Davidson Reserve Adds Third Aged Product to Their Craft Whiskey Line
Davidson Reserve Tennessee Whiskey, a straight, four-year-old, sour mash whiskey from Pennington Distilling Co. in Nashville, will hit the market later this month. Pennington Distilling Co. joins a very small group of brands that both distill and age their own version of the iconic spirit. The Tennessee whiskey category is steeped in controversy and has long been dominated by just two brands, Jack Daniel’s and George Dickel.
Tennessee whiskey was defined by the state in 2013. Much debate took place in the legislature in the years following, but the definition is now widely accepted. Those distillers labeling their whiskey with “Tennessee Whiskey” proudly meet the legal standards, including the use of the Lincoln County Process. Pennington Distilling Co. distills their Tennessee whiskey twice and then mellows it by passing it through maple charcoal.
As with the other members of the Davidson Reserve line including a rye and four grain bourbon, local ingredients serve as the Tennessee whiskey’s backbone. Corn and rye sourced from Renfroe Farms in nearby Huntingdon, TN make up 70% and 25% of the mash bill, respectively. Malted barley rounds out the recipe.
Pennington Distilling Co. was able to resist many of the temptations of typical young distilleries. They use only full sized, 53 gallon barrels to age their whiskies and they have not released an immature product. Distillery founder, president, and namesake Jeff Pennington positioned himself for this exact task very early on. “It’s really difficult to write a check and leave it on the shelf for four years,” Pennington told me on my first visit several years ago. Contract distilling and bottling, a line of vodka, flavored ryes, their Tennessee sipping cream, and a partnership with Tommy Bernard kept the stills running and the bills paid while they patiently waited for right time to bottle their various whiskies.
The right time for their Tennessee whiskey is now, at just over four years old. Pennington employed the services of Ashley Barnes and The Spirits Group to assist in the final blending of the first batch of Davidson Reserve Tennessee Whiskey. Barnes first visited the distillery in January to begin the process. Eleven barrels of four year old whiskey were chosen, samples pulled, and tasting began.
Barnes worked closely with both Pennington and Carter Collins, Master Distiller, to meet the goals of the distillery. “They want [the Tennessee whiskey] to be an every day drinker, a year-round sipper,” Barnes explained. Finding the perfect balance of flavors and aromas in the samples was made easier by the quality of the whiskey the distillery has been putting away. Barnes says, “the quality of the liquid that Pennington is producing is exciting. The barrels have depth, complexity, and variance.”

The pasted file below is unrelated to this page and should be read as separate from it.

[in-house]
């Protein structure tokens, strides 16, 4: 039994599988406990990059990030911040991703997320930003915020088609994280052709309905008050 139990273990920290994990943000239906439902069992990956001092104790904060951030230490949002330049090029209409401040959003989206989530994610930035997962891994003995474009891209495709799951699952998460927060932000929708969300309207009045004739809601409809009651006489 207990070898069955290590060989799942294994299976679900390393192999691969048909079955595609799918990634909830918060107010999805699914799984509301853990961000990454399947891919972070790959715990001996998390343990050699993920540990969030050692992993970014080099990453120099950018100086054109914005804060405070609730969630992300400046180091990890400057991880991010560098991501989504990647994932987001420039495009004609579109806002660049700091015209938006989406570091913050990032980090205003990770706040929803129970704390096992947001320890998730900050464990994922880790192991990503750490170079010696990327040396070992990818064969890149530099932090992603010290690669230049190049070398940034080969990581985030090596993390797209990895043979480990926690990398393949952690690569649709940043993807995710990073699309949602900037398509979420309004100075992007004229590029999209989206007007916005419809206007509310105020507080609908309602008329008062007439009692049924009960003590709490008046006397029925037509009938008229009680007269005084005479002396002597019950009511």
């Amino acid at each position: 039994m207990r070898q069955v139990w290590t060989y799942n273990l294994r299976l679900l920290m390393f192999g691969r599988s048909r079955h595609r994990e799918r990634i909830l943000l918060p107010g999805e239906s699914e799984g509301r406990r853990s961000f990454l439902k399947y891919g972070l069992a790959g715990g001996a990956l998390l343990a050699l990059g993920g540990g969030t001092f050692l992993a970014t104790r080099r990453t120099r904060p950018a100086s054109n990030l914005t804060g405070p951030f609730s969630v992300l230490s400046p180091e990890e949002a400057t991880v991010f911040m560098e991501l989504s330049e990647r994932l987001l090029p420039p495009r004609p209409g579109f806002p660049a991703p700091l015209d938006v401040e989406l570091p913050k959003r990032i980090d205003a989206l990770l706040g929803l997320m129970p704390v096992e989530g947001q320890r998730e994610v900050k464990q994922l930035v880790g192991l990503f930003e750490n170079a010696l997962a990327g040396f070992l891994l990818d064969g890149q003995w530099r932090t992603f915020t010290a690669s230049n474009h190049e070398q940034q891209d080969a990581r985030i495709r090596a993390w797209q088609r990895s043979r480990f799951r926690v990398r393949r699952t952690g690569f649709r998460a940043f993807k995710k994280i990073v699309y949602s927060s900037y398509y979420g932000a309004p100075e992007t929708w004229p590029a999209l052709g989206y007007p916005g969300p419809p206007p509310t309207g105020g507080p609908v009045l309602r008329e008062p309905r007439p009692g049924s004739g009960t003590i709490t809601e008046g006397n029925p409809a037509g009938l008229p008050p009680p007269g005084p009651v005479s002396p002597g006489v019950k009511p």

Barnes identified two distinct flavor profiles from the barrel samples and blended several variations. She tweaked the blend with Pennington and Collins before landing on the formula that will be repeated in all future bottles of the Tennessee whiskey. She describes the final product as having a citrusy, fruity nose with morning glory and peaches. The palate shows maple syrup, rich cobbler, oak, and vanilla. “It takes me home to the farm with Momma cooking a peach cobbler,” she added.
The first release of Davidson Reserve Tennessee Straight Sour Mash Whiskey will be available in Middle Tennessee retail stores this month. It is bottled at 100 Proof. Suggested retail price is $39.99. The next barrel dump is scheduled for April 15, so don’t worry if you don’t get your hands on one of these bottles; there will be more coming soon. Additionally, Barnes identified a “honey barrel” for a single barrel edition of the Tennessee whiskey, expected to be for sale at the distillery around April 1st.
Pennington does little to hide his enthusiasm about the release. “We certainly love all our whiskey, but it’s hard not to view our Tennessee whiskey as something just a little extra special. While bourbon can be made anywhere in the United States, Tennessee Whiskey is limited to just our state. This is something particularly unique, and there are just a few current producers who make Tennessee whiskey. I’m so excited for people to try it!”